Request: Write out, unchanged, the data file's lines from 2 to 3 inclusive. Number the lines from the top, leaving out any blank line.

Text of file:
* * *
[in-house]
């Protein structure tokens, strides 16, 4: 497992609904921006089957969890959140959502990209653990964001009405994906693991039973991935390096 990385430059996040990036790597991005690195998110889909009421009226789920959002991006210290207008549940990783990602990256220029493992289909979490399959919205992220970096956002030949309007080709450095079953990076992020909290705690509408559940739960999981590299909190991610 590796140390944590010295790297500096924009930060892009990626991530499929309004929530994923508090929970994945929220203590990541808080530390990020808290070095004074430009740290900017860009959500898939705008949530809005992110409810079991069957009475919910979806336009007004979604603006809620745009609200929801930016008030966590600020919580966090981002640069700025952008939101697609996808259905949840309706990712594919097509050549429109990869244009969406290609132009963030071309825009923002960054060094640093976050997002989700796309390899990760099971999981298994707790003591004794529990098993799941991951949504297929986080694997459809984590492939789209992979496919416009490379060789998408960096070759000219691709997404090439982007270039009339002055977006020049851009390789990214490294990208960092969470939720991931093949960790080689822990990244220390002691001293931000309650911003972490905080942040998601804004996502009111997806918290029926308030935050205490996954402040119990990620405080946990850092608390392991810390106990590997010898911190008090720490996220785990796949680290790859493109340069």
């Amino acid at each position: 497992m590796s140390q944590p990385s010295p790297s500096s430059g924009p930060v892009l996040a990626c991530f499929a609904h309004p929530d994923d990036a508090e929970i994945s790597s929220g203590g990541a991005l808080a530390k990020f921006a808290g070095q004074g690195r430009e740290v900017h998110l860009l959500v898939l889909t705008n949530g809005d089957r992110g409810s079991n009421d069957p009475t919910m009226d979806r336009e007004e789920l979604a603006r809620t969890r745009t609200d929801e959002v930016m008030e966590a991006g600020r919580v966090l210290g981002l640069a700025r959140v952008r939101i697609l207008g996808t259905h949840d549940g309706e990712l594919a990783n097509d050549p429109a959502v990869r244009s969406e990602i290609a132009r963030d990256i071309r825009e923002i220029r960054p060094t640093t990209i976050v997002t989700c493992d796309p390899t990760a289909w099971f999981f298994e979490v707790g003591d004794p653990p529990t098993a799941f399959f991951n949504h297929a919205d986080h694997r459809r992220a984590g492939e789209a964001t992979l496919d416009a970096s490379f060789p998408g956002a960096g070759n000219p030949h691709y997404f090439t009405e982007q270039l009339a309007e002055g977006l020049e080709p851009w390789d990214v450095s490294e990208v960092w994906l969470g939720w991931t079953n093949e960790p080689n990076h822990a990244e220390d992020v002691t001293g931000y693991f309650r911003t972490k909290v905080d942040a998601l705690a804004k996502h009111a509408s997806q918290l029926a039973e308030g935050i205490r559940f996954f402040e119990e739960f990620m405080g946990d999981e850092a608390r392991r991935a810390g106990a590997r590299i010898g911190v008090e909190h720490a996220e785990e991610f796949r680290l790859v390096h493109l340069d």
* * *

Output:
């Protein structure tokens, strides 16, 4: 497992609904921006089957969890959140959502990209653990964001009405994906693991039973991935390096 990385430059996040990036790597991005690195998110889909009421009226789920959002991006210290207008549940990783990602990256220029493992289909979490399959919205992220970096956002030949309007080709450095079953990076992020909290705690509408559940739960999981590299909190991610 590796140390944590010295790297500096924009930060892009990626991530499929309004929530994923508090929970994945929220203590990541808080530390990020808290070095004074430009740290900017860009959500898939705008949530809005992110409810079991069957009475919910979806336009007004979604603006809620745009609200929801930016008030966590600020919580966090981002640069700025952008939101697609996808259905949840309706990712594919097509050549429109990869244009969406290609132009963030071309825009923002960054060094640093976050997002989700796309390899990760099971999981298994707790003591004794529990098993799941991951949504297929986080694997459809984590492939789209992979496919416009490379060789998408960096070759000219691709997404090439982007270039009339002055977006020049851009390789990214490294990208960092969470939720991931093949960790080689822990990244220390002691001293931000309650911003972490905080942040998601804004996502009111997806918290029926308030935050205490996954402040119990990620405080946990850092608390392991810390106990590997010898911190008090720490996220785990796949680290790859493109340069």
């Amino acid at each position: 497992m590796s140390q944590p990385s010295p790297s500096s430059g924009p930060v892009l996040a990626c991530f499929a609904h309004p929530d994923d990036a508090e929970i994945s790597s929220g203590g990541a991005l808080a530390k990020f921006a808290g070095q004074g690195r430009e740290v900017h998110l860009l959500v898939l889909t705008n949530g809005d089957r992110g409810s079991n009421d069957p009475t919910m009226d979806r336009e007004e789920l979604a603006r809620t969890r745009t609200d929801e959002v930016m008030e966590a991006g600020r919580v966090l210290g981002l640069a700025r959140v952008r939101i697609l207008g996808t259905h949840d549940g309706e990712l594919a990783n097509d050549p429109a959502v990869r244009s969406e990602i290609a132009r963030d990256i071309r825009e923002i220029r960054p060094t640093t990209i976050v997002t989700c493992d796309p390899t990760a289909w099971f999981f298994e979490v707790g003591d004794p653990p529990t098993a799941f399959f991951n949504h297929a919205d986080h694997r459809r992220a984590g492939e789209a964001t992979l496919d416009a970096s490379f060789p998408g956002a960096g070759n000219p030949h691709y997404f090439t009405e982007q270039l009339a309007e002055g977006l020049e080709p851009w390789d990214v450095s490294e990208v960092w994906l969470g939720w991931t079953n093949e960790p080689n990076h822990a990244e220390d992020v002691t001293g931000y693991f309650r911003t972490k909290v905080d942040a998601l705690a804004k996502h009111a509408s997806q918290l029926a039973e308030g935050i205490r559940f996954f402040e119990e739960f990620m405080g946990d999981e850092a608390r392991r991935a810390g106990a590997r590299i010898g911190v008090e909190h720490a996220e785990e991610f796949r680290l790859v390096h493109l340069d």